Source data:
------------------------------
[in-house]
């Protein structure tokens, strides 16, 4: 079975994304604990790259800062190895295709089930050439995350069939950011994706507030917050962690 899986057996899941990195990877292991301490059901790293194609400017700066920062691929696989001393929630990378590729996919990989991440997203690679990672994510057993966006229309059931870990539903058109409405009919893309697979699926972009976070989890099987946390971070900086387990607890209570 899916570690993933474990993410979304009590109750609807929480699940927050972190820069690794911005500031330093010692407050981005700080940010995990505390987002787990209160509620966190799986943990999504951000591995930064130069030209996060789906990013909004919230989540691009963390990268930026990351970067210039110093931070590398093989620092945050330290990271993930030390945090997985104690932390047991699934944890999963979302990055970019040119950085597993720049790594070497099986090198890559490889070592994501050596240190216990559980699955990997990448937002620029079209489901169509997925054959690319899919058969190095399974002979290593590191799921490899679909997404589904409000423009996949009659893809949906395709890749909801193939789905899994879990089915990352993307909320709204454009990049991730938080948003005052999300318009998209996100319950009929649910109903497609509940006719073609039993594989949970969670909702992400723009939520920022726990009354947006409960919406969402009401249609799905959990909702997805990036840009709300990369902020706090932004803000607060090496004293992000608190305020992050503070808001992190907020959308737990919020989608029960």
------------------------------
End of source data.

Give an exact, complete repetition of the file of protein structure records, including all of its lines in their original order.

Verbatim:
[in-house]
């Protein structure tokens, strides 16, 4: 079975994304604990790259800062190895295709089930050439995350069939950011994706507030917050962690 899986057996899941990195990877292991301490059901790293194609400017700066920062691929696989001393929630990378590729996919990989991440997203690679990672994510057993966006229309059931870990539903058109409405009919893309697979699926972009976070989890099987946390971070900086387990607890209570 899916570690993933474990993410979304009590109750609807929480699940927050972190820069690794911005500031330093010692407050981005700080940010995990505390987002787990209160509620966190799986943990999504951000591995930064130069030209996060789906990013909004919230989540691009963390990268930026990351970067210039110093931070590398093989620092945050330290990271993930030390945090997985104690932390047991699934944890999963979302990055970019040119950085597993720049790594070497099986090198890559490889070592994501050596240190216990559980699955990997990448937002620029079209489901169509997925054959690319899919058969190095399974002979290593590191799921490899679909997404589904409000423009996949009659893809949906395709890749909801193939789905899994879990089915990352993307909320709204454009990049991730938080948003005052999300318009998209996100319950009929649910109903497609509940006719073609039993594989949970969670909702992400723009939520920022726990009354947006409960919406969402009401249609799905959990909702997805990036840009709300990369902020706090932004803000607060090496004293992000608190305020992050503070808001992190907020959308737990919020989608029960």